The attending physician who treated the decedent for more than four years prior to death was of the opinion that mentally the decedent was quite normal; that he was not the type of man who might be coerced or influenced by any person; and that even during his extreme physical weakness while in the hospital in June 1954 he was remarkably alert.
In February 1954 the decedents last illness began. It resulted in his confinement to the hospital for ten days in the latter part of June 1954. From all that appears the will in issue was executed just prior to such confinement. Thereafter he grew progressively weaker and was confined to bed in August 1954 until November 5, 1954, the day he died.
Benjamin Hale says that he consulted Louis B. Zavin, his father's attorney, in March or April 1954, about the preparation of a will for his father. This, he says, was done at his father's request. All of the transactions concerning this will were between Benjamin and the lawyer. When the draft was finished it was sent to Benjamin, who claims he took it to his father for approval. When the final will was prepared it was sent to Benjamin, who says he again took it to his father and left it with him for two or three days.
Mr. Zavin never discussed the contents of the will with the decedent. Benjamin Hale told him that his father was too ill to come to the office and that it was not necessary for the lawyer to see the father. Zavin testified that it was Benjamin who suggested a change in the first draft of the will that would make Mrs. Hale's life estate in the decedent's house conditioned upon her actual residence there. Zavin also indicated that no one made any arrangements with him to have the will executed and he did not learn of the execution of the will in his office until the day after it had taken place. His secretary, Carrie Reuter, recalls that Benjamin called her the morning of the day the will was signed and made an appointment to have the will executed in the afternoon.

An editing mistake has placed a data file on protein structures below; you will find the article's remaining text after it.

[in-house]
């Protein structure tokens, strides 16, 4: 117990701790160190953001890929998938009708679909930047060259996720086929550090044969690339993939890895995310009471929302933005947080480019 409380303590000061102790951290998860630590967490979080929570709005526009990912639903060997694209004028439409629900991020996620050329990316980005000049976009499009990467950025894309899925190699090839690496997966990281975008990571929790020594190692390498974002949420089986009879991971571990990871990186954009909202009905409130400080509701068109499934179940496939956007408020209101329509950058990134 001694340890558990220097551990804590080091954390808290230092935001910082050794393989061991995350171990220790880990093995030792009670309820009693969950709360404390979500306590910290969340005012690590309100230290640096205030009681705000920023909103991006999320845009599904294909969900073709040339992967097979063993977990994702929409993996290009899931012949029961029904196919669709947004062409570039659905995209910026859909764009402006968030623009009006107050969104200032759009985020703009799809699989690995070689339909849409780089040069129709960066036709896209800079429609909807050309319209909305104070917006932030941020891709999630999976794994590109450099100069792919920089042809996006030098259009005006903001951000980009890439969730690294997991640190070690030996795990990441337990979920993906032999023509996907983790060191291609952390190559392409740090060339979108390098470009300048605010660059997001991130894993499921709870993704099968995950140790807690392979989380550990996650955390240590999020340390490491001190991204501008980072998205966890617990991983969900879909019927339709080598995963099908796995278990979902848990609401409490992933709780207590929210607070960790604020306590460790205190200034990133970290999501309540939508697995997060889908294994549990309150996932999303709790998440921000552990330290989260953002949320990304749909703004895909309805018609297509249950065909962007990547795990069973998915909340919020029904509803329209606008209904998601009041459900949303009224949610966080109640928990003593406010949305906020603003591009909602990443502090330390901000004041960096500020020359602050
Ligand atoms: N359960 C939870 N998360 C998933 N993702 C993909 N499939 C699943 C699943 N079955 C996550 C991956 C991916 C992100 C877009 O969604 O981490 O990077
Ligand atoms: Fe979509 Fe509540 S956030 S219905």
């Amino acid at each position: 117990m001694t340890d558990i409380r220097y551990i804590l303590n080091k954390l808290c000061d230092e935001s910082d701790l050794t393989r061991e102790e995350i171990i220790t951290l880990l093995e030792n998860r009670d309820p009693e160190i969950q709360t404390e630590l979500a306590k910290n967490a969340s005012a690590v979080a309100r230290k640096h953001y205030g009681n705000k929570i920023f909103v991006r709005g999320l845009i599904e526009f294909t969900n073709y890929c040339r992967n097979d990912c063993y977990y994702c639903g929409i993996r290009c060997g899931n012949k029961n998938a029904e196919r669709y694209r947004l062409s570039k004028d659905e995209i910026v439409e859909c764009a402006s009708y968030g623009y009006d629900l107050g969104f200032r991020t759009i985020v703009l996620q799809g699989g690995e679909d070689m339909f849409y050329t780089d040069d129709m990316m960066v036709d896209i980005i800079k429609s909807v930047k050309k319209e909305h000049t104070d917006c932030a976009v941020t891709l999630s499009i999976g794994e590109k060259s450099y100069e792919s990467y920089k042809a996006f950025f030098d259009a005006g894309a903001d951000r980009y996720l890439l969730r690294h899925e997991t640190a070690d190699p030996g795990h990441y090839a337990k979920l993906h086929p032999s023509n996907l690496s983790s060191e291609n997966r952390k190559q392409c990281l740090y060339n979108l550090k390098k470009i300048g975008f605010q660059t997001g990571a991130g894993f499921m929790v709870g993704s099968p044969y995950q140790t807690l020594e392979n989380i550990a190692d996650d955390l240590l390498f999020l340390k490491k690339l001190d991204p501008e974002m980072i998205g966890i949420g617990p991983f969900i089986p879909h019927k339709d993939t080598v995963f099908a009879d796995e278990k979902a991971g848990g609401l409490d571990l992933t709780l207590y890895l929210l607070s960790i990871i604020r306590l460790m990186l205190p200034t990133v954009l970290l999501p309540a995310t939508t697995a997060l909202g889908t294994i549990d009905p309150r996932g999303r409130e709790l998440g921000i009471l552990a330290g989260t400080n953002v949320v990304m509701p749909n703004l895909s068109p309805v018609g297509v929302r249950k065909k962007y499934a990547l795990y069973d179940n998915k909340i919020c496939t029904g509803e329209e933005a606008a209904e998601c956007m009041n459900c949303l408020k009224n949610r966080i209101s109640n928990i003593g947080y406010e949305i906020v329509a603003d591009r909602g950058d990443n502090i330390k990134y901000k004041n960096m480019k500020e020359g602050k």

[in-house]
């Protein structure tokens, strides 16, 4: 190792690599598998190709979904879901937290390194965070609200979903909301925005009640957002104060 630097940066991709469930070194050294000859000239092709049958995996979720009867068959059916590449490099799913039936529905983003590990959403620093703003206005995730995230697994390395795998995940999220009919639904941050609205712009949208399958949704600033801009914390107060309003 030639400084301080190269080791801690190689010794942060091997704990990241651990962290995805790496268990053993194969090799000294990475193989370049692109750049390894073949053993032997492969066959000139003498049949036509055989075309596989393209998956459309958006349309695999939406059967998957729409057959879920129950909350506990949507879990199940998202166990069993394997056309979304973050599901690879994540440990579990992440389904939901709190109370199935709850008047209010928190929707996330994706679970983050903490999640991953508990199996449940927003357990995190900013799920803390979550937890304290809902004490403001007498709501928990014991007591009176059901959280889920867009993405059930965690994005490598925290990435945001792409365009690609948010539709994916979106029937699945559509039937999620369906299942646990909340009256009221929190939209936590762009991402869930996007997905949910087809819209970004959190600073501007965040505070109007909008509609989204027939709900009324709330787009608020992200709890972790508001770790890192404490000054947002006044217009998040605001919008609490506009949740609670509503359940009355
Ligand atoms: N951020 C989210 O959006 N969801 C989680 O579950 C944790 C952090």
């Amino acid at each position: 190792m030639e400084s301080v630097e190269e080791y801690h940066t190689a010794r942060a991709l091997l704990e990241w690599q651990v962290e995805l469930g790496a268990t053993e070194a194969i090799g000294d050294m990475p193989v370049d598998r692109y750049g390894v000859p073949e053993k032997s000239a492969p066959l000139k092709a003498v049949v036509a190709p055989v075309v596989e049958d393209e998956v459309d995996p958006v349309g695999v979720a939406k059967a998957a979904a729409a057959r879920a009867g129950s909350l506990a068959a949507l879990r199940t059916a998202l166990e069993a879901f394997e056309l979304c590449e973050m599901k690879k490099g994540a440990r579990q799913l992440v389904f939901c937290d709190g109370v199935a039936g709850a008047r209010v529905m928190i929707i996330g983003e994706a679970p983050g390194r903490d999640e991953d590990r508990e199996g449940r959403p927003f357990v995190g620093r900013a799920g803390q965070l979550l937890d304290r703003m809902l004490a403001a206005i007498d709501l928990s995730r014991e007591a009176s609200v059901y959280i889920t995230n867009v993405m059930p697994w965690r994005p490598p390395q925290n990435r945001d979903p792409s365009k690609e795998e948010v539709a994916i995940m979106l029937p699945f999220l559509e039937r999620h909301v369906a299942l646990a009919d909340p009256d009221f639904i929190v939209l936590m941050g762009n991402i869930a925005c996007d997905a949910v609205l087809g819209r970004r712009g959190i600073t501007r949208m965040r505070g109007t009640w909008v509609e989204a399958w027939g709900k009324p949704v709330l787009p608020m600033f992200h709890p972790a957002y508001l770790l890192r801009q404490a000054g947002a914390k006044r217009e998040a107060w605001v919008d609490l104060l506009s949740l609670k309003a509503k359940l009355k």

On the day the will was signed, June 17, 1954, the decedent told his wife that he wanted to go down to his office. She helped him get dressed, but he never said anything to her about his intention to execute a will. Benjamin called for his father and brought him to the attorney's office. When they arrived he said his father had the will in his hand and declared to Mrs. Reuter "we have come to take care of this will." He agrees that the other witness, Mrs. Pell, was not present at that time.
The testimony of the two subscribing witnesses is not without equivocation. Mrs. Reuter, Mr. Zavin's secretary, who officiated at the signing of the will in her employer's absence, indicated that there were four persons present at the signing -- the decedent, Mrs. Celia Pell, Benjamin Hale and herself. Her specific testimony with respect to the publication and declaration by the testator follows:
Direct examination by Mr. Kremer:
Q. Now, did you declare in front of Mr. Hale, did you mention that this was his will? A. No.
Q. What did you say? A. Well, we didn't say anything because he was weak when he came in, and Mr. Hale had the will for two or three weeks. When he came in we just simply signed it.
Q. And didn't you ask Mrs. Pell to be a witness? A. Yes, that I did.
The Court: Who asked you to sign?
The Witness: Nobody, I was the secretary, and it was my duty when Mr. Zavin was out to do those things."
Examination by the Court:
"Q. Who signed the will first? A. Mr. William Hale. * * *
Q. Where were you when you asked Mrs. Pell to sign as a witness? A. Just standing there beside him.
Q. Did he say anything when you asked her; did the deceased say anything? A. You mean, the old gentleman?
Q. Yes. A. No, he was just given the pen and told where to sign; showed the place and that's what he did."
Cross examination by Mr. Kessler:
"Q. And was anything said to William Hale about the paper that he was signing being his will? A. No. I just took it for granted that it was his son, and the father knew what it was.
Q. Did either William Hale or Benjamin Hale say anything when the will was executed? A. No.
Q. Did you tell William Hale that it was his will? A. No.